Introducing I M U R: Vancouver’s duo who are effortlessly breaking genre constraints
Vancouver, BC – 2016 has been a successful year for Vancouver filled with numerous notable projects that have drawn a newly invigorated spotlight to the West Coast. With this growth and development of the scene, has emerged a select few who have lead the growing community of independent artists by producing quality projects and curating quality live performances as well. At the front of the pack are I M U R (I Am You Are) a hip-hop, soul, and electronic inspired duo coming out of East Vancouver which formed in late 2015. The duo is comprised of singer-songwriter Jenny Lea and producer Mikey J Blige, and well known for Lea’s beautiful croons strewn over reminiscent beats from Blige.
With a self-released debut EP Slow Dive, the duo are familiar with paving their own path in the somewhat challenging current music scene of Vancouver (and they’re making great videos to show how it can be pulled off effortlessly). You might have been able to catch one of their many performances this summer 16′ at events like WSSF, 420 Vancouver, Chapel Sound Fest, Revival Fest, Astral Harvest Fest, COG, Hiatus Fest, the Alexander, Biltmore, Imperial, or Fox. We recently had a chance to catch up with the duo to talk about their newest video release ‘FFL’ (fight fuck love), and everything they’ve been up to this year.
“We wanted to use a cinematic approach in the telling of a story about relationships in modern society. ” – I M U R
I M U R: Q&A
Interview conducted by Kira Hunston for HipHopCanada
HipHopCanada: You recently got back from playing a set at Rifflandia Music Festival in Victoria, how was that experience for you?
I M U R: Rifflandia was a very cool experience for us! We had an 8:30pm set time and have never played in Vic before, so we really didn’t expect much of a turn-out. To our surprise, by the second song in, the entire venue was packed with an extremely supportive crowd. People were even singing along! Also, getting to see Tennyson and J5 live was incredibly inspiring. Mikey and Amine even got to beatbox while Juju from Beatnuts freestyled in the greenroom. Is this going to be our lives now?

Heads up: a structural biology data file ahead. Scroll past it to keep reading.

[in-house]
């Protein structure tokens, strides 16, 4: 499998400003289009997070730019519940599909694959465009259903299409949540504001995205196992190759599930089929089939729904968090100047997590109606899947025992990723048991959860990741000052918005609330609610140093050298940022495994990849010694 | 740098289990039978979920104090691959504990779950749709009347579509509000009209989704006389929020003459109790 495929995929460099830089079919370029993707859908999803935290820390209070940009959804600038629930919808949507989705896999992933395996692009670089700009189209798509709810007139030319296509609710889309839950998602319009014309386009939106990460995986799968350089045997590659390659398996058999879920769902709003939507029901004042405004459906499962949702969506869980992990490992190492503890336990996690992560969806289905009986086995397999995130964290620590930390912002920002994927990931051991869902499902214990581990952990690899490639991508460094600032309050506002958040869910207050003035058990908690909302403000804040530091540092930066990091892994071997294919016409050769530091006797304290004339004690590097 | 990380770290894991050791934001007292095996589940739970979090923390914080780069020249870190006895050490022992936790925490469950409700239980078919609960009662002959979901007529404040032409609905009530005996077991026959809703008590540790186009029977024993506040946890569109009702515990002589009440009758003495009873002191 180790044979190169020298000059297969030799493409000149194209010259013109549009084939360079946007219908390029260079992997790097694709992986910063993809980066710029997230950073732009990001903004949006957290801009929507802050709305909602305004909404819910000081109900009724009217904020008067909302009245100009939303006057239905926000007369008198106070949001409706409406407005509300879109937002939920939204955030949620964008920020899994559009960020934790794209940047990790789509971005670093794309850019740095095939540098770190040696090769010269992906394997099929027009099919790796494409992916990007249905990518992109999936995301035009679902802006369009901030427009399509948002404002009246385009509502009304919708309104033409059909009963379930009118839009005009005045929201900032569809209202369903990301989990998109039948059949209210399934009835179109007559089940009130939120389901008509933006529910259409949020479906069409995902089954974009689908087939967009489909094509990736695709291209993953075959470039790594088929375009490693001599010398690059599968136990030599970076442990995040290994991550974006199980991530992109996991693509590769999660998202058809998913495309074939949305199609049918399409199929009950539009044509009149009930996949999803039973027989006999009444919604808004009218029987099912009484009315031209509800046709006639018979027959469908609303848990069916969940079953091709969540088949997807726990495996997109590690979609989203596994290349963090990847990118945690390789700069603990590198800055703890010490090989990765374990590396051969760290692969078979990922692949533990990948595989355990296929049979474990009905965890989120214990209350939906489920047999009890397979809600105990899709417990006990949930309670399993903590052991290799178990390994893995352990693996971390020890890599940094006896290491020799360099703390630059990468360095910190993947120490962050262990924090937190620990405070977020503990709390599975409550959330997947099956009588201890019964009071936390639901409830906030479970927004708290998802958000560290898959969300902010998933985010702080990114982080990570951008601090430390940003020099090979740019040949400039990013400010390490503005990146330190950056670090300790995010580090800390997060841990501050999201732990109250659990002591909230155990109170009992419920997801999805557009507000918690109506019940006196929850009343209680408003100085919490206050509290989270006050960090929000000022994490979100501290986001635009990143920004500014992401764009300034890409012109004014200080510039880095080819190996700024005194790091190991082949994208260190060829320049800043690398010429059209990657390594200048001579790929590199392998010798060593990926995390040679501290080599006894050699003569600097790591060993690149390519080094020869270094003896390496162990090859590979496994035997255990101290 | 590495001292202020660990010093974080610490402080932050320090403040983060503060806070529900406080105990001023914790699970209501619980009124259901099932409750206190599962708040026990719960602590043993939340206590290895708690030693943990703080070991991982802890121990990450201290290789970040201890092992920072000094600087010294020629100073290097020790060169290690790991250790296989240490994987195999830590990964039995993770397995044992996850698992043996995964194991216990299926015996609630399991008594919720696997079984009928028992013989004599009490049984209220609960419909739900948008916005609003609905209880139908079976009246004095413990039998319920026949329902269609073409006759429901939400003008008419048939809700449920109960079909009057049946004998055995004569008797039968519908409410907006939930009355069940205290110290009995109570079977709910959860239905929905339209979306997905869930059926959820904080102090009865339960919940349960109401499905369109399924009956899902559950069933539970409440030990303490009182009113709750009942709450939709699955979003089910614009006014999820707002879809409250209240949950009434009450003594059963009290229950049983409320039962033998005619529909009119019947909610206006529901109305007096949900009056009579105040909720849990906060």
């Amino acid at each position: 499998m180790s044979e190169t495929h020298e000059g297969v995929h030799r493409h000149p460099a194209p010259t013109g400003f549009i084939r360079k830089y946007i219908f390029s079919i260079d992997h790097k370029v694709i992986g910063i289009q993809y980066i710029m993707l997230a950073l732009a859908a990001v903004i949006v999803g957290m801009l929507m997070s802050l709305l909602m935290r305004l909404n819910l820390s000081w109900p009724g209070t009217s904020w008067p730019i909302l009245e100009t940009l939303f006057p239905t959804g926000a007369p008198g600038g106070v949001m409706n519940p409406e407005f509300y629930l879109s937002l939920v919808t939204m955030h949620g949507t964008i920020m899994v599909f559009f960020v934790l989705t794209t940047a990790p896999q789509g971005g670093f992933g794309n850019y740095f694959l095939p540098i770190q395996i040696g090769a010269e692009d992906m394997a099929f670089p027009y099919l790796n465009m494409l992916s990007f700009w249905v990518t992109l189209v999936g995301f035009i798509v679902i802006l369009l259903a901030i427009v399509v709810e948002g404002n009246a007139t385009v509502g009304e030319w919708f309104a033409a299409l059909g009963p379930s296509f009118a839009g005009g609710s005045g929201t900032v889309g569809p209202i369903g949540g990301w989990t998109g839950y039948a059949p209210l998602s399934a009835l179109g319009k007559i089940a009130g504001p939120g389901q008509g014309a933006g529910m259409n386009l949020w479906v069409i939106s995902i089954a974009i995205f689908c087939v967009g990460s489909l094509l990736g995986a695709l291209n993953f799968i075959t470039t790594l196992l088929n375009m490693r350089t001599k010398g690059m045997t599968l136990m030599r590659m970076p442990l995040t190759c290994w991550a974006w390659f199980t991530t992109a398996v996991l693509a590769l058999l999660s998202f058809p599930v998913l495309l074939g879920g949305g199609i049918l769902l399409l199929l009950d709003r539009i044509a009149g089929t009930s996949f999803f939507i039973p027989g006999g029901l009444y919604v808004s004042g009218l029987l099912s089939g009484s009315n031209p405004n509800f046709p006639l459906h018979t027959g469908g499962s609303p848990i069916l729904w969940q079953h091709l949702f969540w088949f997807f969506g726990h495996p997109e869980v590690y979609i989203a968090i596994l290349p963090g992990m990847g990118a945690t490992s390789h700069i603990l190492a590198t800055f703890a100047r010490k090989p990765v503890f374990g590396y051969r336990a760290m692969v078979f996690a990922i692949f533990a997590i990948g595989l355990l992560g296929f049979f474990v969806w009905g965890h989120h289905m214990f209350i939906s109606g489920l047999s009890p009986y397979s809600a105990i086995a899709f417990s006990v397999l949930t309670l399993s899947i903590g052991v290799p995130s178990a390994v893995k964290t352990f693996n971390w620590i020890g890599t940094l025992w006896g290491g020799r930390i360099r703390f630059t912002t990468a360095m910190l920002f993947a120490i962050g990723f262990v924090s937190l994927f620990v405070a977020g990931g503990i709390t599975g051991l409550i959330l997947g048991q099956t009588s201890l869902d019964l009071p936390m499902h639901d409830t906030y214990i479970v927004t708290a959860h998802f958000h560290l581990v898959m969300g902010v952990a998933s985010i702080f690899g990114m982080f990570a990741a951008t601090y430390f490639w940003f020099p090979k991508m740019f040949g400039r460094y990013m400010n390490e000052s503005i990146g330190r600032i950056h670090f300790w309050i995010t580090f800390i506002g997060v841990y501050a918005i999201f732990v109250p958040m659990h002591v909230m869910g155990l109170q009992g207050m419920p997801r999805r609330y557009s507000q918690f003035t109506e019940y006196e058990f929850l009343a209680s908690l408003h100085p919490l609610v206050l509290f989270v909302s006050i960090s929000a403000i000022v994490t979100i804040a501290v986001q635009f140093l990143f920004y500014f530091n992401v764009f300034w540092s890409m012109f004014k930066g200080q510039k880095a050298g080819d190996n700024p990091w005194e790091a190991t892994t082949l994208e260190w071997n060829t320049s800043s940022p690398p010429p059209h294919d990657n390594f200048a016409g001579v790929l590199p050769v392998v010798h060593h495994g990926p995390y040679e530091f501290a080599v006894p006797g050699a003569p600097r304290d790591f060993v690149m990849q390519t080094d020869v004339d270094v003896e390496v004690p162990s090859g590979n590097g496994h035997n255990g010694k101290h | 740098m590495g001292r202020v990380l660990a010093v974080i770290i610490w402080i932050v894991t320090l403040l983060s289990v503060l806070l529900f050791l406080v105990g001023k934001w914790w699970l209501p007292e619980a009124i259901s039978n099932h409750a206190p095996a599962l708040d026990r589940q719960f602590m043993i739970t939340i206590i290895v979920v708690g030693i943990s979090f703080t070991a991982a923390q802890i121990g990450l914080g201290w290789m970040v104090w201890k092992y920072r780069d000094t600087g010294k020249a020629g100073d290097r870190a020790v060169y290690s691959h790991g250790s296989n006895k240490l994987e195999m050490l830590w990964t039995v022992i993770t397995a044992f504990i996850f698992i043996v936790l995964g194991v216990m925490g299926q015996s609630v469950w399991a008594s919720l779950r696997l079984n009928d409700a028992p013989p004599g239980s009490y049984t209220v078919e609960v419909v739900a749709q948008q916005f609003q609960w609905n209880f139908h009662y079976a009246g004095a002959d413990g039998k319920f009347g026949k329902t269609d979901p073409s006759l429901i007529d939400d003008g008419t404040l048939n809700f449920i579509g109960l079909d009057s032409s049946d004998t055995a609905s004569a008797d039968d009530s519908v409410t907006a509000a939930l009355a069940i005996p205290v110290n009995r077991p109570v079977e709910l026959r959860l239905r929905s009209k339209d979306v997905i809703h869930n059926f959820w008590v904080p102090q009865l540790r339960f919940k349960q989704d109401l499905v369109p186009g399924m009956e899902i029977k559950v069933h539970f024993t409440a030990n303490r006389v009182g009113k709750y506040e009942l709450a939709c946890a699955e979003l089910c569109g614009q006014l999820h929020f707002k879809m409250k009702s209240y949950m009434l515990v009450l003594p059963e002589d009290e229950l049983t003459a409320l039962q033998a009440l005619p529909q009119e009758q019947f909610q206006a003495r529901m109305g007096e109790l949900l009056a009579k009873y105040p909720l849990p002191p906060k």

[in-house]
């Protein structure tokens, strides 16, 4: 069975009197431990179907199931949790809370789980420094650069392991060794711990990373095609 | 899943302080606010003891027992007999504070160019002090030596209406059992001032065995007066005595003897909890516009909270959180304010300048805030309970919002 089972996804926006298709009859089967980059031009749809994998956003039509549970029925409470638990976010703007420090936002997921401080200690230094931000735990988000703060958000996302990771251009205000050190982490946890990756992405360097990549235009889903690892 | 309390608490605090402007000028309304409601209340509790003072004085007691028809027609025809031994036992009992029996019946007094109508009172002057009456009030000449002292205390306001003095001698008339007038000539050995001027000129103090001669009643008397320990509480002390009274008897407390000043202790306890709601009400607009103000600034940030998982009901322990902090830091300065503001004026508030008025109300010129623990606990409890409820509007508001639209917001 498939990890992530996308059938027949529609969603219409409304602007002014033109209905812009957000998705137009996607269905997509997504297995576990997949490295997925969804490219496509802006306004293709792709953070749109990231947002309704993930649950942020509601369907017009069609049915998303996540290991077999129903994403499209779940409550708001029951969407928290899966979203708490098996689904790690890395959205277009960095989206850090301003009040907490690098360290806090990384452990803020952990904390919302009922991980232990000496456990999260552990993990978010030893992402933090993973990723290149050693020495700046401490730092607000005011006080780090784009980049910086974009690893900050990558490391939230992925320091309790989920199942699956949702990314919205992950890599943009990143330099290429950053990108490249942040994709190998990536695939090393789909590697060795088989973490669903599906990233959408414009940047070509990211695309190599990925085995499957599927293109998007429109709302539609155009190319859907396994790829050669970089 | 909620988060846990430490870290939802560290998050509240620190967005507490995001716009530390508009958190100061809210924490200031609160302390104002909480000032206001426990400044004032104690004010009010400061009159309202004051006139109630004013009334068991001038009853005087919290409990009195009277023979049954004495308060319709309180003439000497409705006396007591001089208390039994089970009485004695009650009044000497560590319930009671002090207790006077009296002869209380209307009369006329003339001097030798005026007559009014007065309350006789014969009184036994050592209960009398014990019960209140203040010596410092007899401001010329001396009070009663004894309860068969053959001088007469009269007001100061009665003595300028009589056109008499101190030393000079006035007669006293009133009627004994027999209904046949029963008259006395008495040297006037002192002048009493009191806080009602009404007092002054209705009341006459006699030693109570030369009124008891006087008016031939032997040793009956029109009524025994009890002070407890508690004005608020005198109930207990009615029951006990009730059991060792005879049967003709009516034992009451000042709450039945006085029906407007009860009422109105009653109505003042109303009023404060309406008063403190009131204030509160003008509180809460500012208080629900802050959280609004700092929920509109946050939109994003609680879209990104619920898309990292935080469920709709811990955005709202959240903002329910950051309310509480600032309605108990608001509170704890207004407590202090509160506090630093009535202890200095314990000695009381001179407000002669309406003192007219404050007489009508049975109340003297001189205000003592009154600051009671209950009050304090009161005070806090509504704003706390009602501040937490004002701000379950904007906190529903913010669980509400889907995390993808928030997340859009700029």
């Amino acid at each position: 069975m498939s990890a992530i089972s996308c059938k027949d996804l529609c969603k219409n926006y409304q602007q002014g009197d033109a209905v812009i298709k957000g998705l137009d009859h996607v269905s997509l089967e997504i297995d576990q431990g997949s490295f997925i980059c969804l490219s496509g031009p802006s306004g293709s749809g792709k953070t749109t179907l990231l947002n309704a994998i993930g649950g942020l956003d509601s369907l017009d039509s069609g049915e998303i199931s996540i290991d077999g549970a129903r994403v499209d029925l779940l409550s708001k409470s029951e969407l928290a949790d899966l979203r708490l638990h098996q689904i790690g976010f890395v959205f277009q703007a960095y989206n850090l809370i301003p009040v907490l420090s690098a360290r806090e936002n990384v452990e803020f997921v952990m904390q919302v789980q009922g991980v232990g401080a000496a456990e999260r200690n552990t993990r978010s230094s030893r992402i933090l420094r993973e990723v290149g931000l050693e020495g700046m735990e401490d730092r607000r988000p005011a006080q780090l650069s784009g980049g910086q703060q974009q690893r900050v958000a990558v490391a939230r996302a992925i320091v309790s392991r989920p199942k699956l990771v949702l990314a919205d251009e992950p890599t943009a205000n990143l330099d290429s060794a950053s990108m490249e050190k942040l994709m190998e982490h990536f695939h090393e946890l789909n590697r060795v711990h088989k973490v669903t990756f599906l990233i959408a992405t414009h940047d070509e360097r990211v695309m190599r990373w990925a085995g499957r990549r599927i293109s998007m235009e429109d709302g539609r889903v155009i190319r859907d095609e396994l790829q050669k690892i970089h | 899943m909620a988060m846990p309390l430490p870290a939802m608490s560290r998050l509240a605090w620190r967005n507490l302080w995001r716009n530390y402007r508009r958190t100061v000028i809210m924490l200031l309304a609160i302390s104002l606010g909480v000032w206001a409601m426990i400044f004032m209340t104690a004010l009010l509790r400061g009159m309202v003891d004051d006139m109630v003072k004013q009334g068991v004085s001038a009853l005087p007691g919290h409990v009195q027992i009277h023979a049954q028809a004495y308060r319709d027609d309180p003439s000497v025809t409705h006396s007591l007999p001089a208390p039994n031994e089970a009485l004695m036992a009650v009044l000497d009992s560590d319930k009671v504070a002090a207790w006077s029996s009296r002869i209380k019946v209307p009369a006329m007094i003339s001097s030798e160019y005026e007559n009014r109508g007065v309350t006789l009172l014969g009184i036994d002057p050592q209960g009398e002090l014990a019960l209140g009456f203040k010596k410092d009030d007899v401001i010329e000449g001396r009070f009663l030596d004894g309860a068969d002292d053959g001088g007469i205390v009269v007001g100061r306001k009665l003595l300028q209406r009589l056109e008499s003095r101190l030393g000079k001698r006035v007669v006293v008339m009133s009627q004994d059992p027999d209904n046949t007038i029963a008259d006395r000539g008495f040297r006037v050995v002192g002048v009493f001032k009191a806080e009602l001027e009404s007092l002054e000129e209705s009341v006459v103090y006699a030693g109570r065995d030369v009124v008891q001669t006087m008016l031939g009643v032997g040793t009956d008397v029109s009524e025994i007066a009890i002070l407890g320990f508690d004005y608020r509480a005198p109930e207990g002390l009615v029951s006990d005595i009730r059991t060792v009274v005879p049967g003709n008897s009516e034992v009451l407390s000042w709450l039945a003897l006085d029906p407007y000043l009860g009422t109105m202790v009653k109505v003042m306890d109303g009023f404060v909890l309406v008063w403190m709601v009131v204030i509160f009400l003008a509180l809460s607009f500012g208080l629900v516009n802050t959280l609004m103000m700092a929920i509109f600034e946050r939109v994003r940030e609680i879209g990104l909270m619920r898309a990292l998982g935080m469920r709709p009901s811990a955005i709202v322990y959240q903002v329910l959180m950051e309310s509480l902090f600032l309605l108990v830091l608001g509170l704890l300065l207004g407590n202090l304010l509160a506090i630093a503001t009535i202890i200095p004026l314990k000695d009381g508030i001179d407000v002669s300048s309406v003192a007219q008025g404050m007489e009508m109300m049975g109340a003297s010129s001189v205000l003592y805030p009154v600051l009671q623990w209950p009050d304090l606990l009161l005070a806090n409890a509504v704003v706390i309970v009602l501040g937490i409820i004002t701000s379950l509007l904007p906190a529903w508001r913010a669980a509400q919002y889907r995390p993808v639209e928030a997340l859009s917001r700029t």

HipHopCanada: In terms of live performances, you’ve had a fully packed year of shows. What kind of approach did you both want to take heading into 2016 and what were some of your goals?
I M U R: Our goal for 2016 was to really hone in on our live set. Break everything down and make it super jammable. After playing 9 festivals this summer, and A LOT of local shows, we think we’ve accomplished that. We’ve added Amine Bouzaher aka Simple Machines to the band as our bassist/violinist and it’s been a very natural and incredibly beautiful process. Our set is now filled with improv and extensions and a shit ton of smiles because we’re having the best fucking time. We’re not stopping there though, we are currently in the works of making our sets even more complex, adding more equipment, and ways to blow your mind. You don’t come to an I M U R show, you cum at an I M U R show.
HipHopCanada: You’ve become a really prominent force in the community leading this revolution of independent artists paving their own way. What do you feel are some of the challenges that independent artists face on the West Coast?
I M U R: Damn… thank you! We think the biggest challenge we face as artists on the West Coast, is the cost of living. It’s very challenging to take the plunge into being a full time artist, without sacrificing vision and integrity, when rent and bills are sky-high. We’d also like to mention, the Vancouver cultural scene is a bit complicated. We find that our community is extremely supportive, and there’s a ton going on, but we’d be naive to think that describes Vancouver as a whole. The problem is, those communities and collectives only includes a small percentage of Vancouverites. It seems like most of Vancouver doesn’t care about what’s going on in Vancouver until it makes it’s way outside of Vancouver. It’s unfortunate, and we’re not sure how to change that, but we do know that there is no scene unless people create it. There’s some very hungry and driven communities right now doing their best to make it happen.